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Elon Musk says SpaceX will fly humans by mid-2018, he’ll fly 'three or four' years later


Elon Musk was a guest speaker Wednesday at the ISS R&D conference in Washington D.C., where he talked, among other things, about SpaceX’s goal to blast humans to the International Space Station by mid-2018.

“We promised NASA,” Musk said.

The CEO went on to say that SpaceX’s “primary focus” will be to meet next year’s deadline, which was pushed back from its initial 2017 schedule after the rocket company suffered a launchpad explosion last year.

Even as SpaceX has had some degree of expected setbacks when it comes to sending cargo missions to space, Musk said that preparing for a crewed mission has been “way more difficult.”

“As soon as people enter the picture, it’s really a giant step up in making sure things go right,” explained Musk.

The key to SpaceX’s extension to crewed missions will be its upcoming Crew Dragon capsule, a sequel to the Dragon carrier that attaches to SpaceX rockets today to carry satellites and ISS gear to Earth’s orbit. Musk said the next Dragon stage will have a heat shield more capable of surviving an “anomaly,” but that won’t make its first manned mission any less “tough” to prepare for.

Aside from manned missions to the ISS, SpaceX is also getting set to fly two private citizens to the moon and back next year, a trip that will require the firepower of SpaceX’s upcoming, upsized rocket, the Falcon Heavy. Musk said the Heavy’s 27 orbital engines – up from the current Falcon’s nine – have made it “way more difficult” to engineer than expected.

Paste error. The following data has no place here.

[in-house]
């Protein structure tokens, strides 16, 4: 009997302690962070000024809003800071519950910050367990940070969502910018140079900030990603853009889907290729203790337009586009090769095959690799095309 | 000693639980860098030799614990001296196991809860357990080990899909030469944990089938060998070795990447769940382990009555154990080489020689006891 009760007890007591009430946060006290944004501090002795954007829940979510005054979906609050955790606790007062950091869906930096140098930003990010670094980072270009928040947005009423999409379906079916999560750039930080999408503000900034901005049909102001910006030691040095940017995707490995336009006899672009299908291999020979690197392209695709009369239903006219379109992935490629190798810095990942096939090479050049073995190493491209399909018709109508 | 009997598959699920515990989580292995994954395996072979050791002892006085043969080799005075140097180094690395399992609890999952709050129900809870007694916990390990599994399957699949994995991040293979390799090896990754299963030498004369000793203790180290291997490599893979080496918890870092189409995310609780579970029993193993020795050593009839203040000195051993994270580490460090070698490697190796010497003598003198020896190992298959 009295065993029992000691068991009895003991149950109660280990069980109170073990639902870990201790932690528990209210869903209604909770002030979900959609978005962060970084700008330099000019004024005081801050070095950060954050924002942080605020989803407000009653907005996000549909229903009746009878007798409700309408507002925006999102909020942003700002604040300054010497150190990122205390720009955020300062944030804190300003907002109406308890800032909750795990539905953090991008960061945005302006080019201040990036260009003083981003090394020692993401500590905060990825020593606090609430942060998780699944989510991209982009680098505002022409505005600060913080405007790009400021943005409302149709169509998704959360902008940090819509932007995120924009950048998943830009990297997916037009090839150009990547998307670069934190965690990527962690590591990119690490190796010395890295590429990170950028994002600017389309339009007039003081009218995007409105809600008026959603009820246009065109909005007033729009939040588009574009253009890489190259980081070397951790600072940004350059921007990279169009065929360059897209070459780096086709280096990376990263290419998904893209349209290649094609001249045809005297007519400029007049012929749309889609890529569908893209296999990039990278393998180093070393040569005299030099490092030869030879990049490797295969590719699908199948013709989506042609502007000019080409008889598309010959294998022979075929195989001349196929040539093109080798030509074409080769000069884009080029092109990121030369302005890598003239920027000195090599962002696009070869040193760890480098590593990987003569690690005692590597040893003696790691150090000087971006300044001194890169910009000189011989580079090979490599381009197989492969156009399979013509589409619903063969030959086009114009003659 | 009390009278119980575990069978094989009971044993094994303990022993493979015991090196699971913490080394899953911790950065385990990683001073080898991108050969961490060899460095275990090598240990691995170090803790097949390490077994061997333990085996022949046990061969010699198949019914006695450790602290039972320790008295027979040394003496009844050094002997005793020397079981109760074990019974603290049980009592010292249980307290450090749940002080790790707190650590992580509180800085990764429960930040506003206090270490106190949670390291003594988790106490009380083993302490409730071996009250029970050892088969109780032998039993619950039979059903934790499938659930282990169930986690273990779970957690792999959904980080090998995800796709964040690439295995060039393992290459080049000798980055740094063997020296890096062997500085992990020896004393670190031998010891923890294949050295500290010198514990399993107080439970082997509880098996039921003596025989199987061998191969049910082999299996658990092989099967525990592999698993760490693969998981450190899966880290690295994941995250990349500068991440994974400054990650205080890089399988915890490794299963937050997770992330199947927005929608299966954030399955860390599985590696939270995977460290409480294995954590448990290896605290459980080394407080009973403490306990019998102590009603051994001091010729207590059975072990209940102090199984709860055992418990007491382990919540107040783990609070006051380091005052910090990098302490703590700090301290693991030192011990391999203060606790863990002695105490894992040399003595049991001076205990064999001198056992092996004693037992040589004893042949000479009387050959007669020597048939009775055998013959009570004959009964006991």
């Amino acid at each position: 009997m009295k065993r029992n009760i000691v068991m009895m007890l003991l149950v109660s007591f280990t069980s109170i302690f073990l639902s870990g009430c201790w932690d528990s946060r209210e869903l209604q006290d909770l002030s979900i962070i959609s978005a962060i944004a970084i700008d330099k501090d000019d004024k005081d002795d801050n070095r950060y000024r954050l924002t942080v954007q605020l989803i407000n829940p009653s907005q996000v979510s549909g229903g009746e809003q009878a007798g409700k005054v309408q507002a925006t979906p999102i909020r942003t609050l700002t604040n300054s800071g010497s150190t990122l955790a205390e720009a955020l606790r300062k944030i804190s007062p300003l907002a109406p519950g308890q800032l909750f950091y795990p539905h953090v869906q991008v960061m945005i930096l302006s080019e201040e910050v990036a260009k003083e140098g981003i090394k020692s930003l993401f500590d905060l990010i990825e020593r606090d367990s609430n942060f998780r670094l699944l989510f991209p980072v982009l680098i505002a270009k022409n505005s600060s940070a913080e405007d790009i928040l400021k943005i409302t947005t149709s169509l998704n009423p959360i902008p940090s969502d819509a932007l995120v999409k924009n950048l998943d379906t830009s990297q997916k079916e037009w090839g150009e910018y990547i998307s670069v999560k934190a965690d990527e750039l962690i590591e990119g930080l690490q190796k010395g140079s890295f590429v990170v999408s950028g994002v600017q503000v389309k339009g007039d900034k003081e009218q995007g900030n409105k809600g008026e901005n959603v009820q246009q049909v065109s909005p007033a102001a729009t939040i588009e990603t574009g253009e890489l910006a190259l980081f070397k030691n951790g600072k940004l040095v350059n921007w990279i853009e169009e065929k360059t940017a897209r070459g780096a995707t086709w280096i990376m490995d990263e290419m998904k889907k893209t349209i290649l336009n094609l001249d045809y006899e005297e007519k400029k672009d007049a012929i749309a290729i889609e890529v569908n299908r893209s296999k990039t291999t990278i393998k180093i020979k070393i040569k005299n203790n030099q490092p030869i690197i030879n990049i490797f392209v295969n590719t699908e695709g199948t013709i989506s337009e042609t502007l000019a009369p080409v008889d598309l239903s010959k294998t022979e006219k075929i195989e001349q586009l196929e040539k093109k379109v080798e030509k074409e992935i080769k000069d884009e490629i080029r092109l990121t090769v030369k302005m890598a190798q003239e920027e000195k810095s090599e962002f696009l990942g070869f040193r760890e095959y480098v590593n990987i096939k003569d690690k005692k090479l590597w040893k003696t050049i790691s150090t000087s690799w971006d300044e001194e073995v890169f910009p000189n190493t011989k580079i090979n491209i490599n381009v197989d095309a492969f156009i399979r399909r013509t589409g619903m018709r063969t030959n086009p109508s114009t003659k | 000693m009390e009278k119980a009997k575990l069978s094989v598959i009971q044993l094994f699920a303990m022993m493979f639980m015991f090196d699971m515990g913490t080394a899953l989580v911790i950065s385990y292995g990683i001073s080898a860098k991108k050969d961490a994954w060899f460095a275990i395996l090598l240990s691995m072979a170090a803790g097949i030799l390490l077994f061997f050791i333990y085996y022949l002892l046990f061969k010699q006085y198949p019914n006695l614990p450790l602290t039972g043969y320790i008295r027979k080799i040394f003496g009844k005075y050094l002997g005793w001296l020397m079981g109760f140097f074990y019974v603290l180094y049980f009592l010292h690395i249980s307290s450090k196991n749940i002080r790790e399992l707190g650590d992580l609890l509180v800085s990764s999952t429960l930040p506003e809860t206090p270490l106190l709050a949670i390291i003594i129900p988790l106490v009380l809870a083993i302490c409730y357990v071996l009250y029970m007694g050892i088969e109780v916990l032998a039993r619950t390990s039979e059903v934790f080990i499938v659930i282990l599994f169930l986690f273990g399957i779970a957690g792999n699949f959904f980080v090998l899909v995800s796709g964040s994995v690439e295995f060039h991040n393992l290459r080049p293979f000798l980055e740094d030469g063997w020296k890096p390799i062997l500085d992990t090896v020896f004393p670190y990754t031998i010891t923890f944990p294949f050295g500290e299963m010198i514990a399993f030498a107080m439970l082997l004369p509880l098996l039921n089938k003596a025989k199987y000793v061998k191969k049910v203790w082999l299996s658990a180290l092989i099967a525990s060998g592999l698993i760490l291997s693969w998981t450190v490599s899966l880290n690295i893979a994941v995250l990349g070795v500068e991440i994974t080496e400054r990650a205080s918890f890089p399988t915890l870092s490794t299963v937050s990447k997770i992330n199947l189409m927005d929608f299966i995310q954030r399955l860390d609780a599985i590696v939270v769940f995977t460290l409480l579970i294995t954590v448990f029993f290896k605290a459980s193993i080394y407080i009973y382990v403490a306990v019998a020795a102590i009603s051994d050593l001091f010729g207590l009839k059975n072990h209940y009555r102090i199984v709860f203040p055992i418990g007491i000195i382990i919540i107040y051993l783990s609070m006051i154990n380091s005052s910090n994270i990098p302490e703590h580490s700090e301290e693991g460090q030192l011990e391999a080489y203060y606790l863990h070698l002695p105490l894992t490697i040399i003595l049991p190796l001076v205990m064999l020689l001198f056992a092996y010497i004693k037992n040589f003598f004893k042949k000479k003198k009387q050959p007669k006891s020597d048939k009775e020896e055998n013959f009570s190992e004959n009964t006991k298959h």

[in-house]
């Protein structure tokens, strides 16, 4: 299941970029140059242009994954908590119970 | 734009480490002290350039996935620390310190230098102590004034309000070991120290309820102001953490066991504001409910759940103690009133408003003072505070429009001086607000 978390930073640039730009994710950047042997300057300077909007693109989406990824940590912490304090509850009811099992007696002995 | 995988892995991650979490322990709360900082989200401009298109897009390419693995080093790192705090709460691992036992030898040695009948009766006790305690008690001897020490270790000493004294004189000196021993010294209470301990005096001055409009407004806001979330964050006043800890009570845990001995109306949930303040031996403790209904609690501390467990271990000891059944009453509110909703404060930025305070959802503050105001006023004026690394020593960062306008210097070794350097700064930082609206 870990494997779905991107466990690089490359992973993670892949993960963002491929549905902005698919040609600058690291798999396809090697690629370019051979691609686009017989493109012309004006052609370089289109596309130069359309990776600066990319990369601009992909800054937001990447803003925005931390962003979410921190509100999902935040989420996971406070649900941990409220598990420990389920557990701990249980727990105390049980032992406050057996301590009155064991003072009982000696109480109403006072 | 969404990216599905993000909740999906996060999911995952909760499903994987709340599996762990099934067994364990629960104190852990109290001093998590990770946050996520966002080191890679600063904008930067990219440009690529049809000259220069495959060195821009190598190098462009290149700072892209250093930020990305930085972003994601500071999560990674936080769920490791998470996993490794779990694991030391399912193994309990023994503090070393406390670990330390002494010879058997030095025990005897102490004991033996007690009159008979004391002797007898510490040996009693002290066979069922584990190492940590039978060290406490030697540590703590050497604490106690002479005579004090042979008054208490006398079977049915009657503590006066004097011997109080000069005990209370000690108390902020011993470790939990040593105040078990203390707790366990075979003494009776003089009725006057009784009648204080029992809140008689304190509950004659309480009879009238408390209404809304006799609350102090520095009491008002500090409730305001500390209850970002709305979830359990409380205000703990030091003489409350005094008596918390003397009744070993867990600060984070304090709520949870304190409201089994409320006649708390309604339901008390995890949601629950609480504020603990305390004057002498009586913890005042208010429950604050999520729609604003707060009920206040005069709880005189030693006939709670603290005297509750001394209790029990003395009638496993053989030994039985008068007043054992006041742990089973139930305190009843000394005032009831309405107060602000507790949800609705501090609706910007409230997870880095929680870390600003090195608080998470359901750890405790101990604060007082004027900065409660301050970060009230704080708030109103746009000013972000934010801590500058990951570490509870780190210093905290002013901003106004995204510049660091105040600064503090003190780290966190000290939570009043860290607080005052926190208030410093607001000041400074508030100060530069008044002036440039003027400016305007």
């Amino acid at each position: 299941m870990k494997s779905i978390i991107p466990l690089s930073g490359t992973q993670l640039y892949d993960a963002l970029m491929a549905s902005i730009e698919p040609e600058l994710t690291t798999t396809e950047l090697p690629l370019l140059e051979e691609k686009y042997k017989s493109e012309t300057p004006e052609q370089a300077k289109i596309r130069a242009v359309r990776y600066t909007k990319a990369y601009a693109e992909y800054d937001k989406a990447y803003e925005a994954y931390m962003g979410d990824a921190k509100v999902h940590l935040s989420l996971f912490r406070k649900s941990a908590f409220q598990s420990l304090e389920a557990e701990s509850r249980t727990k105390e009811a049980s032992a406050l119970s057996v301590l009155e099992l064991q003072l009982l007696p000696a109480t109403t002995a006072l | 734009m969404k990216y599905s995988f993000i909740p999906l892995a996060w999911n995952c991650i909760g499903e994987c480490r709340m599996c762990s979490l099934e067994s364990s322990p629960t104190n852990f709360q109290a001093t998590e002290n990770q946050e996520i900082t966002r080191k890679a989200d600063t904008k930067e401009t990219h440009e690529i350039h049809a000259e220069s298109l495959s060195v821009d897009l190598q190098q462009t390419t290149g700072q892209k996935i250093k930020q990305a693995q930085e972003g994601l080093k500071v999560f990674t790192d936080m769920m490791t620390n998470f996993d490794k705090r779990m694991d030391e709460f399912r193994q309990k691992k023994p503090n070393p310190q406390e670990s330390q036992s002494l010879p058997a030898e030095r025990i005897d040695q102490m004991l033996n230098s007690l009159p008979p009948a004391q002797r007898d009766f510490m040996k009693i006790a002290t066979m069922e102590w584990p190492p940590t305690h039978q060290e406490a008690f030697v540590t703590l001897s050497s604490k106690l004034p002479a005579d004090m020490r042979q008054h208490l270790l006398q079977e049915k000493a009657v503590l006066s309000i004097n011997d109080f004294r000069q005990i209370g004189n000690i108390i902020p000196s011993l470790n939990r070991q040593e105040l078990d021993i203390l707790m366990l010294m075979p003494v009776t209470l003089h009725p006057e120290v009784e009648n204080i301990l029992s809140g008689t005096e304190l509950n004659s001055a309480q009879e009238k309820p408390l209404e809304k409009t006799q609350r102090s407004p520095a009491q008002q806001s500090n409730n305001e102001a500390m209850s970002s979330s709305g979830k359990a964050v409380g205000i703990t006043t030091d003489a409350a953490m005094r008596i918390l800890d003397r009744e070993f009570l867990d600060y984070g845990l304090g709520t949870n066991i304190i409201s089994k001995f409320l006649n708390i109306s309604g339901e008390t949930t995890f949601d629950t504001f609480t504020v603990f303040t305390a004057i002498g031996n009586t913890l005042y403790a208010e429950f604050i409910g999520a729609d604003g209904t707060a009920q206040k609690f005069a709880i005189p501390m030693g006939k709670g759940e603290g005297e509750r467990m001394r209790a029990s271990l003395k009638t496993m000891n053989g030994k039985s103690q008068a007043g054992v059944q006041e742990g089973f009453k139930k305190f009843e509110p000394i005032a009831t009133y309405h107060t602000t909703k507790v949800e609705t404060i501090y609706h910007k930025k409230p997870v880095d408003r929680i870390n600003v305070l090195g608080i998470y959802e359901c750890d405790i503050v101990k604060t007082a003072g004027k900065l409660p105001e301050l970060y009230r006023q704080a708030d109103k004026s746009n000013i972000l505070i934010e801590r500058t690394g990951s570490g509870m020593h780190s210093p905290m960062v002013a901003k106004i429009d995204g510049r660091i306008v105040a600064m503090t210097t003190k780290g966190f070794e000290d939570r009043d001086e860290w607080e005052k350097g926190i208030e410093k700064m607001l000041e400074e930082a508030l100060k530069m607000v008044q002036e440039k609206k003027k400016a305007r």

Of the first Heavy test launch that could take place as early as this summer, Musk said, “There’s a lot that could go wrong there.”

“I want to make sure to set expectations accordingly. I hope it makes it far enough away from the pad that it does not cause pad damage – I would consider even that a win, to be honest,” he delivered deadpan. He went on to say, “Whoever is on the first flight is brave.”

The SpaceX boss was later asked by an audience member when he’d consider taking part in one of his company's manned missions. Musk chuckled and then straightened his face.

“I would like to at some point, I would like to. Assuming things work out, maybe three or four years. Yeah. It would be great.”

During his talk at the ISS R&D conference, Musk also said it would be a good idea to put a base on the moon and his password was once "ILOVENASA."

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